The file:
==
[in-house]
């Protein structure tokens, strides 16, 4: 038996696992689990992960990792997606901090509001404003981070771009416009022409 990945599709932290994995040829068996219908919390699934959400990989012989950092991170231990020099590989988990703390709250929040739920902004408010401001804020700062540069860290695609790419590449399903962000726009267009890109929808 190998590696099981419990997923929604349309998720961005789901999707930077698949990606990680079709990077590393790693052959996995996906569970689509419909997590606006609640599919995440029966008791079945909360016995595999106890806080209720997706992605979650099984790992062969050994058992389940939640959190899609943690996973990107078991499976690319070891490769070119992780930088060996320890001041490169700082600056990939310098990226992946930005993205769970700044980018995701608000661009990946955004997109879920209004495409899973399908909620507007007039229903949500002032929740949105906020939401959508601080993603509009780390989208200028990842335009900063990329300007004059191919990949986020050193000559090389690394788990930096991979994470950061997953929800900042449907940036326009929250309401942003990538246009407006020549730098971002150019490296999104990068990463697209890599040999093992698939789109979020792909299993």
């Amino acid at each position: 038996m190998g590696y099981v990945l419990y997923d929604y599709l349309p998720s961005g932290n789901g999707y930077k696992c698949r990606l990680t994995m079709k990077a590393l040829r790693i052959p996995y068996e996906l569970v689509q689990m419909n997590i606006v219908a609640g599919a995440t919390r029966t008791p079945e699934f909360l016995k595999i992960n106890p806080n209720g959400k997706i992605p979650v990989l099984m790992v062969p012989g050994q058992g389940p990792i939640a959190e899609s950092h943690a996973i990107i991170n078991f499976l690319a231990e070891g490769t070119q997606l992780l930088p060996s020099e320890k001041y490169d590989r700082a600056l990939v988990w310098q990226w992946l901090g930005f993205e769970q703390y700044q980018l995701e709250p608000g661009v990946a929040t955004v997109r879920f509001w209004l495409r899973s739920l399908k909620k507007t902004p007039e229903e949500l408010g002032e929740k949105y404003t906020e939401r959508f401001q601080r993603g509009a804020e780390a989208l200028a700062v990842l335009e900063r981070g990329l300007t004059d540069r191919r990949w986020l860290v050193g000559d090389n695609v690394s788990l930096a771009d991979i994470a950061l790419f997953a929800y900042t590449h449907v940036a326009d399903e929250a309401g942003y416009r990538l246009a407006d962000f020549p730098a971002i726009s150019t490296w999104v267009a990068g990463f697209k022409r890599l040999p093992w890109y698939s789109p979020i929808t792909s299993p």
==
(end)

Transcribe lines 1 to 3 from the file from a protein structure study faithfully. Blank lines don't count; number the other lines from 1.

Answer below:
[in-house]
């Protein structure tokens, strides 16, 4: 038996696992689990992960990792997606901090509001404003981070771009416009022409 990945599709932290994995040829068996219908919390699934959400990989012989950092991170231990020099590989988990703390709250929040739920902004408010401001804020700062540069860290695609790419590449399903962000726009267009890109929808 190998590696099981419990997923929604349309998720961005789901999707930077698949990606990680079709990077590393790693052959996995996906569970689509419909997590606006609640599919995440029966008791079945909360016995595999106890806080209720997706992605979650099984790992062969050994058992389940939640959190899609943690996973990107078991499976690319070891490769070119992780930088060996320890001041490169700082600056990939310098990226992946930005993205769970700044980018995701608000661009990946955004997109879920209004495409899973399908909620507007007039229903949500002032929740949105906020939401959508601080993603509009780390989208200028990842335009900063990329300007004059191919990949986020050193000559090389690394788990930096991979994470950061997953929800900042449907940036326009929250309401942003990538246009407006020549730098971002150019490296999104990068990463697209890599040999093992698939789109979020792909299993």
């Amino acid at each position: 038996m190998g590696y099981v990945l419990y997923d929604y599709l349309p998720s961005g932290n789901g999707y930077k696992c698949r990606l990680t994995m079709k990077a590393l040829r790693i052959p996995y068996e996906l569970v689509q689990m419909n997590i606006v219908a609640g599919a995440t919390r029966t008791p079945e699934f909360l016995k595999i992960n106890p806080n209720g959400k997706i992605p979650v990989l099984m790992v062969p012989g050994q058992g389940p990792i939640a959190e899609s950092h943690a996973i990107i991170n078991f499976l690319a231990e070891g490769t070119q997606l992780l930088p060996s020099e320890k001041y490169d590989r700082a600056l990939v988990w310098q990226w992946l901090g930005f993205e769970q703390y700044q980018l995701e709250p608000g661009v990946a929040t955004v997109r879920f509001w209004l495409r899973s739920l399908k909620k507007t902004p007039e229903e949500l408010g002032e929740k949105y404003t906020e939401r959508f401001q601080r993603g509009a804020e780390a989208l200028a700062v990842l335009e900063r981070g990329l300007t004059d540069r191919r990949w986020l860290v050193g000559d090389n695609v690394s788990l930096a771009d991979i994470a950061l790419f997953a929800y900042t590449h449907v940036a326009d399903e929250a309401g942003y416009r990538l246009a407006d962000f020549p730098a971002i726009s150019t490296w999104v267009a990068g990463f697209k022409r890599l040999p093992w890109y698939s789109p979020i929808t792909s299993p």